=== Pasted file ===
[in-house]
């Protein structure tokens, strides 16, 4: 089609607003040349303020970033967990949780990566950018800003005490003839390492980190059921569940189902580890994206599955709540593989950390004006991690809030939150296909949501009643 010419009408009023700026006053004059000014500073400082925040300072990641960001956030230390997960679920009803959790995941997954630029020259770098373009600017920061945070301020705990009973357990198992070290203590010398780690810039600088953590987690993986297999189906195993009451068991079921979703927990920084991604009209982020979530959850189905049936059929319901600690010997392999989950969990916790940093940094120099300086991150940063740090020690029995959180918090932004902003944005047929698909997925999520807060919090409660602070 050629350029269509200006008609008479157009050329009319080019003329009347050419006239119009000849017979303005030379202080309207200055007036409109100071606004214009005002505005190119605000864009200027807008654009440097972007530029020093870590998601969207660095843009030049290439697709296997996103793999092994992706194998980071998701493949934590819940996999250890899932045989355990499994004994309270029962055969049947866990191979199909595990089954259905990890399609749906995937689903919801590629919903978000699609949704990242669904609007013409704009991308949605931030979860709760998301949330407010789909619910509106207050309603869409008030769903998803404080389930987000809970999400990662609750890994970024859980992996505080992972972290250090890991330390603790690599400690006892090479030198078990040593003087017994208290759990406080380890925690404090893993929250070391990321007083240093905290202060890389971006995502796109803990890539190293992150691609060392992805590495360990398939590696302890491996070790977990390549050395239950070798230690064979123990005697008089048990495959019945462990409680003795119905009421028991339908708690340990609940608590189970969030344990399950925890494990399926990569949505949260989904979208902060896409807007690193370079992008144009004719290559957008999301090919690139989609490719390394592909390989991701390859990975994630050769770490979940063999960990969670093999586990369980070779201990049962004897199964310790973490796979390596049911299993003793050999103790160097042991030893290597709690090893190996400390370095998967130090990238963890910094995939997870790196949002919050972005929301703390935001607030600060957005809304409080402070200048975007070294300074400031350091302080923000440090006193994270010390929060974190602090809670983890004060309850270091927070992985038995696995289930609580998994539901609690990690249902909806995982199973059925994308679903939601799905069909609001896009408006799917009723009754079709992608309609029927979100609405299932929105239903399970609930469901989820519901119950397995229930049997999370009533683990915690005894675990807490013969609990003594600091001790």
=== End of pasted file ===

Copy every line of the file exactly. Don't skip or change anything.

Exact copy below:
[in-house]
């Protein structure tokens, strides 16, 4: 089609607003040349303020970033967990949780990566950018800003005490003839390492980190059921569940189902580890994206599955709540593989950390004006991690809030939150296909949501009643 010419009408009023700026006053004059000014500073400082925040300072990641960001956030230390997960679920009803959790995941997954630029020259770098373009600017920061945070301020705990009973357990198992070290203590010398780690810039600088953590987690993986297999189906195993009451068991079921979703927990920084991604009209982020979530959850189905049936059929319901600690010997392999989950969990916790940093940094120099300086991150940063740090020690029995959180918090932004902003944005047929698909997925999520807060919090409660602070 050629350029269509200006008609008479157009050329009319080019003329009347050419006239119009000849017979303005030379202080309207200055007036409109100071606004214009005002505005190119605000864009200027807008654009440097972007530029020093870590998601969207660095843009030049290439697709296997996103793999092994992706194998980071998701493949934590819940996999250890899932045989355990499994004994309270029962055969049947866990191979199909595990089954259905990890399609749906995937689903919801590629919903978000699609949704990242669904609007013409704009991308949605931030979860709760998301949330407010789909619910509106207050309603869409008030769903998803404080389930987000809970999400990662609750890994970024859980992996505080992972972290250090890991330390603790690599400690006892090479030198078990040593003087017994208290759990406080380890925690404090893993929250070391990321007083240093905290202060890389971006995502796109803990890539190293992150691609060392992805590495360990398939590696302890491996070790977990390549050395239950070798230690064979123990005697008089048990495959019945462990409680003795119905009421028991339908708690340990609940608590189970969030344990399950925890494990399926990569949505949260989904979208902060896409807007690193370079992008144009004719290559957008999301090919690139989609490719390394592909390989991701390859990975994630050769770490979940063999960990969670093999586990369980070779201990049962004897199964310790973490796979390596049911299993003793050999103790160097042991030893290597709690090893190996400390370095998967130090990238963890910094995939997870790196949002919050972005929301703390935001607030600060957005809304409080402070200048975007070294300074400031350091302080923000440090006193994270010390929060974190602090809670983890004060309850270091927070992985038995696995289930609580998994539901609690990690249902909806995982199973059925994308679903939601799905069909609001896009408006799917009723009754079709992608309609029927979100609405299932929105239903399970609930469901989820519901119950397995229930049997999370009533683990915690005894675990807490013969609990003594600091001790």